ABUJA, Nigeria (TheBlaze/AP) -- Once again, tragedy has stricken Nigeria. Gunmen fired on a worship service in a church in central Nigeria, killing at least 19 people -- including the pastor -- and wounding others in a nation often divided by religion, the military said Tuesday.
The attack targeted a Deeper Life church in the town of Otite in Kogi state, about 250 kilometers (155 miles) southwest of Nigeria's capital Abuja. Blood stained the floors of the church as police and soldiers surrounded it Tuesday morning, witnesses said. It was unclear how many people were wounded in the attack Monday night.
The gunmen surrounded the church in the middle of a worship service and opened fire with Kalashnikov assault rifles, military spokesman Lt. Col. Gabriel Olorunyomi said. The church's pastor was among the dead.
Soldiers searched for gunmen through the night, but had made no arrests as of Tuesday morning, Olorunyomi said. No group immediately claimed responsibility for the attack.
Kogi State police spokesman Simon Ile declined to comment Tuesday about the attack. National Emergency Management Agency spokesman Yushau Shuaib said his agency had dispatched rescuers to the area Tuesday.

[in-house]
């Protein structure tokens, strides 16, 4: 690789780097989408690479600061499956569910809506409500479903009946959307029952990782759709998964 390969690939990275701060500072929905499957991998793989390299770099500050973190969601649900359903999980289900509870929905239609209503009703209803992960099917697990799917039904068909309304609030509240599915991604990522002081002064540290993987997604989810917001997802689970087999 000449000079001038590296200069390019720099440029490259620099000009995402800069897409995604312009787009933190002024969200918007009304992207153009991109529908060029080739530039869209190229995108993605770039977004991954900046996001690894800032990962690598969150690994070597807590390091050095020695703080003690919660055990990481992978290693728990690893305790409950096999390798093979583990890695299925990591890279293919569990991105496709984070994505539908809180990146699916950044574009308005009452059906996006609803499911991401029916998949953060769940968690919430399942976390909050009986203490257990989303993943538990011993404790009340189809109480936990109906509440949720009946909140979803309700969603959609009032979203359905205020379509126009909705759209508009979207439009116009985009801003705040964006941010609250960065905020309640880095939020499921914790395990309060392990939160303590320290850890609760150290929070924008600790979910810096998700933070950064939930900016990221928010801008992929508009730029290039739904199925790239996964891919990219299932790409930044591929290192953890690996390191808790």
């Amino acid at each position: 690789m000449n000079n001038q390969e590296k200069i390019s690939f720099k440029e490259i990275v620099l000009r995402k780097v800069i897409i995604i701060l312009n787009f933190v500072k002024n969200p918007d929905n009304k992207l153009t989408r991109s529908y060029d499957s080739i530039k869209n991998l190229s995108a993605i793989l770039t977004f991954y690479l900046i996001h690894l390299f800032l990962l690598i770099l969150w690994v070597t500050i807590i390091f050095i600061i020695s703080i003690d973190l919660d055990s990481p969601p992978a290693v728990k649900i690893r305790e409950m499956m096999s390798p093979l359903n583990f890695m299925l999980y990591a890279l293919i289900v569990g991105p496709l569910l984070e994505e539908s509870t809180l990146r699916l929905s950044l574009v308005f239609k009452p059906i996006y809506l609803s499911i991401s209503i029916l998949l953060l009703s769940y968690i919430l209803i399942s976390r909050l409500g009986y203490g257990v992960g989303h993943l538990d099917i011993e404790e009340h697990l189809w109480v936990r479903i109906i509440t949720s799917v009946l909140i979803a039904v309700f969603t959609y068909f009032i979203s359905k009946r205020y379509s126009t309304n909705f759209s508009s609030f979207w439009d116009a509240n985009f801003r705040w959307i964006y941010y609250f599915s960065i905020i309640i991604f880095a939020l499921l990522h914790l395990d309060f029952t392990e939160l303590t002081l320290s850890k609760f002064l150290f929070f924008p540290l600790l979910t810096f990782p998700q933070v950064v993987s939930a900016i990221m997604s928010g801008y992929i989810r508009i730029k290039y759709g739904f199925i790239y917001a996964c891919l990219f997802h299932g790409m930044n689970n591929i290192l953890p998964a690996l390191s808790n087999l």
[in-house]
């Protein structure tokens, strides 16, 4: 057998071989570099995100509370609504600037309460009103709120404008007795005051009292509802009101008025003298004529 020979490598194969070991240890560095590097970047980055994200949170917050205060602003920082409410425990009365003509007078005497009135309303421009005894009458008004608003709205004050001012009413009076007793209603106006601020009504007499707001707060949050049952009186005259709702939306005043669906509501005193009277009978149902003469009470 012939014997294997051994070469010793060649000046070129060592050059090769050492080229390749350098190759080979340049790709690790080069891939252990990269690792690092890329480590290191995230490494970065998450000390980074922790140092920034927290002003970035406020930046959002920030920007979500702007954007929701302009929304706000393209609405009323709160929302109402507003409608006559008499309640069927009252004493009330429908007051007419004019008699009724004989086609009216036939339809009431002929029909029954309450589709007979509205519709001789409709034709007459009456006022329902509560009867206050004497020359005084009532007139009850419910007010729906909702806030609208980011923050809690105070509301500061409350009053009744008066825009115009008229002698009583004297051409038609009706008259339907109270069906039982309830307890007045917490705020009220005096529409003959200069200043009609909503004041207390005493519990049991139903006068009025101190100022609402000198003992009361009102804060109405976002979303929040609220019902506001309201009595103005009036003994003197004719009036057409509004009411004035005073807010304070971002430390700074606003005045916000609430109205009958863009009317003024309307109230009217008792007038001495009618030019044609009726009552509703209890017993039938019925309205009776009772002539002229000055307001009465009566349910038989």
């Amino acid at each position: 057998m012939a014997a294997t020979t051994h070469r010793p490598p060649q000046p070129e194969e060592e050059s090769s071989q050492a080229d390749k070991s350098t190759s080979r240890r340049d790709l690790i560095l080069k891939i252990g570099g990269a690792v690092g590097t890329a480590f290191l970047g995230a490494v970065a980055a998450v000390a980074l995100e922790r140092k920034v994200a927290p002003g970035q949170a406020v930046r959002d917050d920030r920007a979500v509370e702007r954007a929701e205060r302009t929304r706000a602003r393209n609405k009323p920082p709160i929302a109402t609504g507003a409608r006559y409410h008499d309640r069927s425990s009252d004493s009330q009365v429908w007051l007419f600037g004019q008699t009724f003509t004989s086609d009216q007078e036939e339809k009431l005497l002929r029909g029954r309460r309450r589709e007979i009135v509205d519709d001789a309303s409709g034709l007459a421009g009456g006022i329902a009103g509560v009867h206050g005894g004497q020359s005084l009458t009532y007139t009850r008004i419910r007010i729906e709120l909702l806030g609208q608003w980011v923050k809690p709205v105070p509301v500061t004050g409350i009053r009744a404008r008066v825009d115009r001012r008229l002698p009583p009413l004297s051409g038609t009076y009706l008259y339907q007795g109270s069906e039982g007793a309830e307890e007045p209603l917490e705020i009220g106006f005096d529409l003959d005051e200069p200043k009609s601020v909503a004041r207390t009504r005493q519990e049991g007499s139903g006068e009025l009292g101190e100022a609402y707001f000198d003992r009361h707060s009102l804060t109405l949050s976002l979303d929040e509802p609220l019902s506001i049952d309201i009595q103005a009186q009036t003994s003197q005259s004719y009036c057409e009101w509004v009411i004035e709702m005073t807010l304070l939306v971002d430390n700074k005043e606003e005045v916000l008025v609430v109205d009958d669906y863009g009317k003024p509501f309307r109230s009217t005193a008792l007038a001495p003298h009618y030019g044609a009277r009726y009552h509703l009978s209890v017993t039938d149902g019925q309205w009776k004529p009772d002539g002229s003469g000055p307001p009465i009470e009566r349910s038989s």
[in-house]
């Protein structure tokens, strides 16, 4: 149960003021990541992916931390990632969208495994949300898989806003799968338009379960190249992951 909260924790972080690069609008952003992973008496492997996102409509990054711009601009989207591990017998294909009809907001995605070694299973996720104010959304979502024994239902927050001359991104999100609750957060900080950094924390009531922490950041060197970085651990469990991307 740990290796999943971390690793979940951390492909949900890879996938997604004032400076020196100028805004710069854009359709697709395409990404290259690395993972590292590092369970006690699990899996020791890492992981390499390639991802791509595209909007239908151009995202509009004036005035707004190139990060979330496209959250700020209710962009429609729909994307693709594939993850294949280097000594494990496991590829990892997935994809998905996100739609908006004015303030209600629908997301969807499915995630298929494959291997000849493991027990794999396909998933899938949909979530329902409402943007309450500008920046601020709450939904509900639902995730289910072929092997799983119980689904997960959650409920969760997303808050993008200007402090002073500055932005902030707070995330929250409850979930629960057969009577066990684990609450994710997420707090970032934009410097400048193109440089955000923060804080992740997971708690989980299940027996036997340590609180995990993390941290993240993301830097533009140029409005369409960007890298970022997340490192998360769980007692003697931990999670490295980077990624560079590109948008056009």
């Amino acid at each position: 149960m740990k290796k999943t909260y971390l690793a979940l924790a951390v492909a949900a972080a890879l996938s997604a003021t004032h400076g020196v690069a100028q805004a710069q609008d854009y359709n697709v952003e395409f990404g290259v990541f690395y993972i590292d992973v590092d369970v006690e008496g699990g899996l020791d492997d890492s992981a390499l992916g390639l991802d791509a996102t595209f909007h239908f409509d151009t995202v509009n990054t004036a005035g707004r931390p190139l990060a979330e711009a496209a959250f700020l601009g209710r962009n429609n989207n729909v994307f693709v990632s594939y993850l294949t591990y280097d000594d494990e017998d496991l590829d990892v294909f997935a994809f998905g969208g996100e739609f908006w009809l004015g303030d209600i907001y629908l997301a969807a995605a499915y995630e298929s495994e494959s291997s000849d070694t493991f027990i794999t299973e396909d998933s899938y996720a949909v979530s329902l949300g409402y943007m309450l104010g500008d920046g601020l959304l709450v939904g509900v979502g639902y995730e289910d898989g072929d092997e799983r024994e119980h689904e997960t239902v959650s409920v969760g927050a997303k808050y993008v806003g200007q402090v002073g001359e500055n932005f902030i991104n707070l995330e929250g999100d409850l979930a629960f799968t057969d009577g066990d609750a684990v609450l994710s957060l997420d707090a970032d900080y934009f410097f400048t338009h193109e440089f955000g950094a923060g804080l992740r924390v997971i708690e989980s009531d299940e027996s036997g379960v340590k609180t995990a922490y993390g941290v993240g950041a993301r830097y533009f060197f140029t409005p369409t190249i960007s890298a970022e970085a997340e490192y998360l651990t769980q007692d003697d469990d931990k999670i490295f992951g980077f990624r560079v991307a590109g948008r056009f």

The attack comes as Nigeria faces continuing attacks from a radical Islamist sect known as Boko Haram. Boko Haram, whose name means "Western education is sacrilege" in the Hausa language of Nigeria's Muslim north, has attacked churches in the past, though never as far as south. However, Boko Haram likely carried out a February prison break in the town of Koton-Karifi in Kogi state that freed 119 inmates. That attack mirrored a massive prison break in the northeastern city of Bauchi in September 2010 when Boko Haram freed about 700 inmates.
Boko Haram also has launched suicide car bomb attacks around Abuja in the past. The sect is blamed for more than 660 killings this year alone in Nigeria, according to an Associated Press count.
Nigeria, a nation of more than 160 million people, is largely divided into a Muslim north and Christian south. While members of the two faiths routinely live and work together, as well as intermarry, Boko Haram attacks have increased tensions in the nation over the last year.